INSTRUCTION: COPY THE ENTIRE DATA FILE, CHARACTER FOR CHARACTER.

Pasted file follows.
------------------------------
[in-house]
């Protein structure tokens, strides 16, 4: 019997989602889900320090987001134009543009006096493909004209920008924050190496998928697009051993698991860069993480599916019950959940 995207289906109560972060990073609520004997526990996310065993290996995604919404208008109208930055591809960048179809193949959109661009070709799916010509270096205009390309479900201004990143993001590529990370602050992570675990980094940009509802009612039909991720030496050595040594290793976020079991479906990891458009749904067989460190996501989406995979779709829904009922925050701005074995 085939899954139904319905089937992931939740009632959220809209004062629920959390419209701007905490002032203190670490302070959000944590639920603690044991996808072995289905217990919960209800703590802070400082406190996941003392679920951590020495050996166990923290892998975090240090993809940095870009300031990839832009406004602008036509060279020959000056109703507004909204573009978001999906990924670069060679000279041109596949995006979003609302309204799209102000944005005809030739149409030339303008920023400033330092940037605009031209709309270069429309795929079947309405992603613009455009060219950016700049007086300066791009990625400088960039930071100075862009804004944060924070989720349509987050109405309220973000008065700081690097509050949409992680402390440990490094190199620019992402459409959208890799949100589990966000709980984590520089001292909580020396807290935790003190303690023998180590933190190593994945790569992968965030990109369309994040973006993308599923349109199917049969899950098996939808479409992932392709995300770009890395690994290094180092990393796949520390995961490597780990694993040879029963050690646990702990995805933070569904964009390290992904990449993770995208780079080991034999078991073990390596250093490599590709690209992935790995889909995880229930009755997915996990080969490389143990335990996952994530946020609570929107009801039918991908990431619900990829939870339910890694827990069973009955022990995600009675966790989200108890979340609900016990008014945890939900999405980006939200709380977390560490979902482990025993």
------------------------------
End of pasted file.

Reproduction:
[in-house]
């Protein structure tokens, strides 16, 4: 019997989602889900320090987001134009543009006096493909004209920008924050190496998928697009051993698991860069993480599916019950959940 995207289906109560972060990073609520004997526990996310065993290996995604919404208008109208930055591809960048179809193949959109661009070709799916010509270096205009390309479900201004990143993001590529990370602050992570675990980094940009509802009612039909991720030496050595040594290793976020079991479906990891458009749904067989460190996501989406995979779709829904009922925050701005074995 085939899954139904319905089937992931939740009632959220809209004062629920959390419209701007905490002032203190670490302070959000944590639920603690044991996808072995289905217990919960209800703590802070400082406190996941003392679920951590020495050996166990923290892998975090240090993809940095870009300031990839832009406004602008036509060279020959000056109703507004909204573009978001999906990924670069060679000279041109596949995006979003609302309204799209102000944005005809030739149409030339303008920023400033330092940037605009031209709309270069429309795929079947309405992603613009455009060219950016700049007086300066791009990625400088960039930071100075862009804004944060924070989720349509987050109405309220973000008065700081690097509050949409992680402390440990490094190199620019992402459409959208890799949100589990966000709980984590520089001292909580020396807290935790003190303690023998180590933190190593994945790569992968965030990109369309994040973006993308599923349109199917049969899950098996939808479409992932392709995300770009890395690994290094180092990393796949520390995961490597780990694993040879029963050690646990702990995805933070569904964009390290992904990449993770995208780079080991034999078991073990390596250093490599590709690209992935790995889909995880229930009755997915996990080969490389143990335990996952994530946020609570929107009801039918991908990431619900990829939870339910890694827990069973009955022990995600009675966790989200108890979340609900016990008014945890939900999405980006939200709380977390560490979902482990025993």